With a polyolefin material triboelectric coating 39 applied to both sides of metal foil tape 35, the difference in charge affinity between the PTFE insulator of wire pairs 26 and metal layer 32 of the resulting metal foil tape 35′ is now around 100 nC/J (−90 nC/J coating against −190 nC/J PTFE), which is a reduction of around 47%. The difference in charge affinity between PVC cable jacket 33 and PET substrate 34 of metal foil tape 35 is now around 10 nC/J (−90 nC/J coating against −100 nC/J PVC), which is a reduction of around 83%.

With a polyolefin material triboelectric coating 39 applied to the substrate 34 side of metal foil tape 35 and an ethylene propylene material triboelectric coating 39 applied to the metal layer 32 side of metal foil tape 35, the difference in charge affinity between the PTFE insulator of wire pairs 26 and metal layer 32 of the resulting metal foil tape 35′ is now around 50 nC/J (−140 nC/J coating against −190 nC/J PTFE), which is a reduction of around 74%. The difference in charge affinity between PVC cable jacket 33 and PET substrate 34 of metal foil tape 35 is now around 10 nC/J (−90 nC/J coating against −100 nC/J PVC), which is a reduction of around 83%.

Note that while the present disclosure includes several embodiments, these embodiments are non-limiting (regardless of whether they have been labeled as exemplary or not), and there are alterations, permutations, and equivalents, which fall within the scope of this invention. Additionally, the described embodiments should not be interpreted as mutually exclusive, and, should instead be understood as potentially combinable if such combinations are permissive. It should also be noted that there are many alternative ways of implementing the embodiments of the present disclosure. It is therefore intended that claims that may follow be interpreted as including all such alterations, permutations, and equivalents as fall within the true spirit and scope of the present disclosure.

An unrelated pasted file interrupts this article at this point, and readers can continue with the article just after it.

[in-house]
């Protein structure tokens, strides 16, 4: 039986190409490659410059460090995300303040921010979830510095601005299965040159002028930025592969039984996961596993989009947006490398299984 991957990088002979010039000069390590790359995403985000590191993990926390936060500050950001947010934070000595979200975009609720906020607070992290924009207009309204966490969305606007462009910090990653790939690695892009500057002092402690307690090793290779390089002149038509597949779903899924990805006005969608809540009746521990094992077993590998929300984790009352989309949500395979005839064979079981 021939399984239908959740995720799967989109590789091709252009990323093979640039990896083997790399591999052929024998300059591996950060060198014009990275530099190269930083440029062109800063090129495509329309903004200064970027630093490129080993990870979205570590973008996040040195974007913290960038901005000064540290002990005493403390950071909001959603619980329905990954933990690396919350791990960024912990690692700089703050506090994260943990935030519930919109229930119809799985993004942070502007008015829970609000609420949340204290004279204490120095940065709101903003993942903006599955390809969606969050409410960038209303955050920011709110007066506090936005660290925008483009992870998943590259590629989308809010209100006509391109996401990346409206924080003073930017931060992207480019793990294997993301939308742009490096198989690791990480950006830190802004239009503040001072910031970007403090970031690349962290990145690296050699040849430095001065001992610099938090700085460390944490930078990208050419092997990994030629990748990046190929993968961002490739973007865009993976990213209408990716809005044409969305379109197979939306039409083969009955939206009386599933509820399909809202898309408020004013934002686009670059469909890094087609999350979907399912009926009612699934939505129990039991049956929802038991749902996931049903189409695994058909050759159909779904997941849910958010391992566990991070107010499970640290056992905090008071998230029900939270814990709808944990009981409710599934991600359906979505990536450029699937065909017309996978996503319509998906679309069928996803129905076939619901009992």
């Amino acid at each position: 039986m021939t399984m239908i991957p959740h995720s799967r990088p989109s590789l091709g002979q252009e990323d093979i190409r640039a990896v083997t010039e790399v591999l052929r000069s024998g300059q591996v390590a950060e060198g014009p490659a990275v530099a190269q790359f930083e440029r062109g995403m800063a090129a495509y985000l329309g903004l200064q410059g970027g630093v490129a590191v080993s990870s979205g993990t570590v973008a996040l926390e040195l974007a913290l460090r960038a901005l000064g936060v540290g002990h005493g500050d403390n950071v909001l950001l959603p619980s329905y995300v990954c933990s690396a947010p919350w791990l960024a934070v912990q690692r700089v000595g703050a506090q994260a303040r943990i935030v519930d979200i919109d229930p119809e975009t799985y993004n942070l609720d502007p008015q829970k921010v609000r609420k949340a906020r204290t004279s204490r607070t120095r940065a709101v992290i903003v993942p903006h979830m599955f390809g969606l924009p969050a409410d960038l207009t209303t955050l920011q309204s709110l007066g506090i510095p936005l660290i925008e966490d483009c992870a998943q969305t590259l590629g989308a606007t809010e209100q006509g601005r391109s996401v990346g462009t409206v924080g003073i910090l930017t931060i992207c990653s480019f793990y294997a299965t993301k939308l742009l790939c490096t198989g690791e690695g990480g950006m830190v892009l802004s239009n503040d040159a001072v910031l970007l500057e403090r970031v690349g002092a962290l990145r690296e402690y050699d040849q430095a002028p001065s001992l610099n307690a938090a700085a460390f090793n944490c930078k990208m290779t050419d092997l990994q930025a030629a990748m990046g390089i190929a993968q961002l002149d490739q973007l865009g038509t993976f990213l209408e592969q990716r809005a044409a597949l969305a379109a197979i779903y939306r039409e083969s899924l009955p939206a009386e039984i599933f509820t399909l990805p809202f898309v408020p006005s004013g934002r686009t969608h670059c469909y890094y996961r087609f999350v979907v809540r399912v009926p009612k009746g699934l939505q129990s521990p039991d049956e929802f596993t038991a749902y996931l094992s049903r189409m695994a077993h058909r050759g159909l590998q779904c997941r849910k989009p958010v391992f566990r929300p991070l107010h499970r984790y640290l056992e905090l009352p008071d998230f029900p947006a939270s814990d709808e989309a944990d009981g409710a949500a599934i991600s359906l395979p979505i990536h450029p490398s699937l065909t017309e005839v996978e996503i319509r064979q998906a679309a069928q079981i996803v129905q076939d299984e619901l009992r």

Claims

1. A communications cable, comprising:

a jacket;
a cable core comprising a plurality of twisted pairs of insulated conductors; and
a metal foil tape disposed between the cable core and the jacket, the metal foil tape comprising: a substrate; a metal layer on the substrate; and a triboelectric coating on the substrate and the metal layer, the triboelectric coating having a charge affinity closer to a charge affinity of the insulated conductors than a charge affinity of the metal layer.

2. The communications cable of claim 1, wherein the triboelectric coating has a charge affinity closer to a charge affinity of the jacket than a charge affinity of the substrate.

3. The communications cable of claim 2, wherein the metal layer has cuts that create discontinuous regions in the metal layer.

4. The communications cable of claim 3, wherein the triboelectric coating comprises a polyolefin material.

5. The communications cable of claim 1, wherein the triboelectric coating comprises a first material applied to the substrate and a second material applied to the metal layer.

6. The communications cable of claim 5, wherein the first material is a polyolefin material and the second material is an ethylene propylene material.

7. A communications cable, comprising:

a jacket;
a cable core comprising a plurality of twisted pairs of insulated conductors; and
a metal foil tape disposed between the cable core and the jacket, the metal foil tape comprising: a substrate; a metal layer on the substrate; and a triboelectric coating on the metal layer, the triboelectric coating having a charge affinity closer to a charge affinity of the insulated conductors than a charge affinity of the metal layer.

8. A communications cable, comprising:

a jacket;
a cable core comprising a plurality of twisted pairs of insulated conductors; and
a metal foil tape disposed between the cable core and the jacket, the metal foil tape comprising: a substrate; a metal layer on the substrate; and a triboelectric coating on the substrate, the triboelectric coating having a charge affinity closer to a charge affinity of the insulated conductors than a charge affinity of the metal layer.
Patent History
Publication number: 20190267158
Type: Application
Filed: Feb 20, 2019
Publication Date: Aug 29, 2019
Applicant: Panduit Corp. (Tinley Park, IL)
Inventors: Ronald A. Nordin (Naperville, IL), Royal O. Jenner (Frankfort, IL)
Application Number: 16/280,170
Classifications
International Classification: H01B 11/10 (20060101); H01B 11/08 (20060101); H01B 11/04 (20060101);